Sunday, March 25, 2012

2 Samuel 15

1 In the course of time, Absalom provided himself with a chariot and horses and with fifty men to run ahead of him. 2 He would get up early and stand by the side of the road leading to the city gate. Whenever anyone came with a complaint to be placed before the king for a decision, Absalom would call out to him, “What town are you from?” He would answer, “Your servant is from one of the tribes of Israel.” 3 Then Absalom would say to him, “Look, your claims are valid and proper, but there is no representative of the king to hear you.” 4 And Absalom would add, “If only I were appointed judge in the land! Then everyone who has a complaint or case could come to me and I would see that they receive justice.”
5 Also, whenever anyone approached him to bow down before him, Absalom would reach out his hand, take hold of him and kiss him. 6 Absalom behaved in this way toward all the Israelites who came to the king asking for justice, and so he stole the hearts of the people of Israel.
7 At the end of four years, Absalom said to the king, “Let me go to Hebron and fulfill a vow I made to the LORD. 8 While your servant was living at Geshur in Aram, I made this vow: ‘If the LORD takes me back to Jerusalem, I will worship the LORD in Hebron.’”
9 The king said to him, “Go in peace.” So he went to Hebron.
10 Then Absalom sent secret messengers throughout the tribes of Israel to say, “As soon as you hear the sound of the trumpets, then say, ‘Absalom is king in Hebron.’” 11 Two hundred men from Jerusalem had accompanied Absalom. They had been invited as guests and went quite innocently, knowing nothing about the matter. 12 While Absalom was offering sacrifices, he also sent for Ahithophel the Gilonite, David’s counselor, to come from Giloh, his hometown. And so the conspiracy gained strength, and Absalom’s following kept on increasing.
13 A messenger came and told David, “The hearts of the people of Israel are with Absalom.”
14 Then David said to all his officials who were with him in Jerusalem, “Come! We must flee, or none of us will escape from Absalom. We must leave immediately, or he will move quickly to overtake us and bring ruin on us and put the city to the sword.”
15 The king’s officials answered him, “Your servants are ready to do whatever our lord the king chooses.”
16 The king set out, with his entire household following him; but he left ten concubines to take care of the palace.17 So the king set out, with all the people following him, and they halted at the edge of the city. 18 All his men marched past him, along with all the Kerethites and Pelethites; and all the six hundred Gittites who had accompanied him from Gath marched before the king.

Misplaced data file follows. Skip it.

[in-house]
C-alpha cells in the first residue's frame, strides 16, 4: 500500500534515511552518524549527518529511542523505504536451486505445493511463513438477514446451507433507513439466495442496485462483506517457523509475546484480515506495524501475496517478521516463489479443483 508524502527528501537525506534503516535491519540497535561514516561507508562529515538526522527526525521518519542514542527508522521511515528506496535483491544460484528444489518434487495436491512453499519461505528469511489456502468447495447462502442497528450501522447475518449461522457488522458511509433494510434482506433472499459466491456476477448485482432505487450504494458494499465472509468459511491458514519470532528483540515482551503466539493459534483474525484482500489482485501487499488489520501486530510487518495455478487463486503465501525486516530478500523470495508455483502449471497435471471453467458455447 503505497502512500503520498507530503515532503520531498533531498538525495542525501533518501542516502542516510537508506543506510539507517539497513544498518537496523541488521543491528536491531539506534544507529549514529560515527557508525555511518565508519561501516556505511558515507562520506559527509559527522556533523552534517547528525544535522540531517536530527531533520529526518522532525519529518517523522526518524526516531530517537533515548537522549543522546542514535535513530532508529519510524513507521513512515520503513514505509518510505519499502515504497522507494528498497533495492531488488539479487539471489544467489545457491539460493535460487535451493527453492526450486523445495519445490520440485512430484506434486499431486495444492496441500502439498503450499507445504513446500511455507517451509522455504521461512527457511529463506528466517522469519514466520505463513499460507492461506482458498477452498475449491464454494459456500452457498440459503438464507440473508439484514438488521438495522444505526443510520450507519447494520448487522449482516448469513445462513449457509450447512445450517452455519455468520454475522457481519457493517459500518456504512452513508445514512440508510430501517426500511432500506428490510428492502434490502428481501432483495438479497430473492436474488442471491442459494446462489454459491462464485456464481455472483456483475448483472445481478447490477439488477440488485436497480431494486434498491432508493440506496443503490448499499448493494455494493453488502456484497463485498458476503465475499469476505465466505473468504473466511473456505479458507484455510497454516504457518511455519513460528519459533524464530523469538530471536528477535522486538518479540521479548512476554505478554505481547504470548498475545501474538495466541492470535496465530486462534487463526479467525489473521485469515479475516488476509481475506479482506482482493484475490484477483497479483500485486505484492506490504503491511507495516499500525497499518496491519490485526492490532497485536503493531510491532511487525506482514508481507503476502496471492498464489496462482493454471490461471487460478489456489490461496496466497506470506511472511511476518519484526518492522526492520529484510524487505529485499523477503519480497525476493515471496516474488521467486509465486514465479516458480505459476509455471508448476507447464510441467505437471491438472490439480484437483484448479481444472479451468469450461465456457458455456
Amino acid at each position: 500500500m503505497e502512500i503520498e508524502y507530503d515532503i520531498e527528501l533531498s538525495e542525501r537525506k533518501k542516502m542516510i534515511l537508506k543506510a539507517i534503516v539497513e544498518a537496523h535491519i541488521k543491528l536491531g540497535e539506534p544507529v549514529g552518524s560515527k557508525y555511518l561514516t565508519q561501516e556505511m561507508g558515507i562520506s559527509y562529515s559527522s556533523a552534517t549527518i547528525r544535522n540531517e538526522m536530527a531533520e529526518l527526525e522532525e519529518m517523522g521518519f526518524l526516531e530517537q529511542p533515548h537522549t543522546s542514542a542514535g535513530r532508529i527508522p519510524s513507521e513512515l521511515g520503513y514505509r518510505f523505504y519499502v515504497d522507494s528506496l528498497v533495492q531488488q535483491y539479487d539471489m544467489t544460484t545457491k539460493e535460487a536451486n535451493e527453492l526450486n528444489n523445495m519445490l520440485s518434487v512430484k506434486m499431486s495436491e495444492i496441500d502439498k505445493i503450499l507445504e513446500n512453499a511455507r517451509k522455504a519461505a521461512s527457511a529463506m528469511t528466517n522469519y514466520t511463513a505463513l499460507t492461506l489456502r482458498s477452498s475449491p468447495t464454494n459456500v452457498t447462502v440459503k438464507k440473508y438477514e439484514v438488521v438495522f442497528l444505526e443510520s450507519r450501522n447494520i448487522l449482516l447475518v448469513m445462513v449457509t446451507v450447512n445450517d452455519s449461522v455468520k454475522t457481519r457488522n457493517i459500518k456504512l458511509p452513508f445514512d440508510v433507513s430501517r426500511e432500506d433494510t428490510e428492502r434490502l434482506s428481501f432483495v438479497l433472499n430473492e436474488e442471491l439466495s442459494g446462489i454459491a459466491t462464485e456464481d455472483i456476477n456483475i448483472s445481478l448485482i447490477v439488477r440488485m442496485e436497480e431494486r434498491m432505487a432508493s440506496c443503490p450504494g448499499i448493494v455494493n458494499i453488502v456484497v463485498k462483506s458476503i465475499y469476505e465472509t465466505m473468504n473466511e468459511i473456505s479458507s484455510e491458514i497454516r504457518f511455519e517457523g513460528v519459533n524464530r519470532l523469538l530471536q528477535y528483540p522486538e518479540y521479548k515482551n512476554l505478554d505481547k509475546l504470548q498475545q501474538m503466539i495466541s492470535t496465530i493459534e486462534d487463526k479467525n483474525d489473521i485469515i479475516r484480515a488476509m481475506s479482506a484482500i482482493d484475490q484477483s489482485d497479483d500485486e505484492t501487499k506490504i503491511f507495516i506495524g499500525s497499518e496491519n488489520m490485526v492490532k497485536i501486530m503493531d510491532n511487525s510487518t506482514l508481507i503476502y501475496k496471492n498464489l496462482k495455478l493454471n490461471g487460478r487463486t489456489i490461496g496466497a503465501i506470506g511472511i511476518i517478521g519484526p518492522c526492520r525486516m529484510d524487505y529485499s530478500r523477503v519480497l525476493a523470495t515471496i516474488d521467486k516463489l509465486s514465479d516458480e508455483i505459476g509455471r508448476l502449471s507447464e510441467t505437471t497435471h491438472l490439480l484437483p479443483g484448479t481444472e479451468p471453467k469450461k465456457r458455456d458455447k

19 The king said to Ittai the Gittite, “Why should you come along with us? Go back and stay with King Absalom. You are a foreigner, an exile from your homeland. 20 You came only yesterday. And today shall I make you wander about with us, when I do not know where I am going? Go back, and take your people with you. May the LORD show you kindness and faithfulness.”
21 But Ittai replied to the king, “As surely as the LORD lives, and as my lord the king lives, wherever my lord the king may be, whether it means life or death, there will your servant be.”
22 David said to Ittai, “Go ahead, march on.” So Ittai the Gittite marched on with all his men and the families that were with him.
23 The whole countryside wept aloud as all the people passed by. The king also crossed the Kidron Valley, and all the people moved on toward the wilderness.
24 Zadok was there, too, and all the Levites who were with him were carrying the ark of the covenant of God. They set down the ark of God, and Abiathar offered sacrifices until all the people had finished leaving the city.
25 Then the king said to Zadok, “Take the ark of God back into the city. If I find favor in the LORD’s eyes, he will bring me back and let me see it and his dwelling place again. 26 But if he says, ‘I am not pleased with you,’ then I am ready; let him do to me whatever seems good to him.”
27 The king also said to Zadok the priest, “Do you understand? Go back to the city with my blessing. Take your son Ahimaaz with you, and also Abiathar’s son Jonathan. You and Abiathar return with your two sons. 28 I will wait at the fords in the wilderness until word comes from you to inform me.” 29 So Zadok and Abiathar took the ark of God back to Jerusalem and stayed there.
30 But David continued up the Mount of Olives, weeping as he went; his head was covered and he was barefoot. All the people with him covered their heads too and were weeping as they went up. 31 Now David had been told, “Ahithophel is among the conspirators with Absalom.” So David prayed, “LORD, turn Ahithophel’s counsel into foolishness.”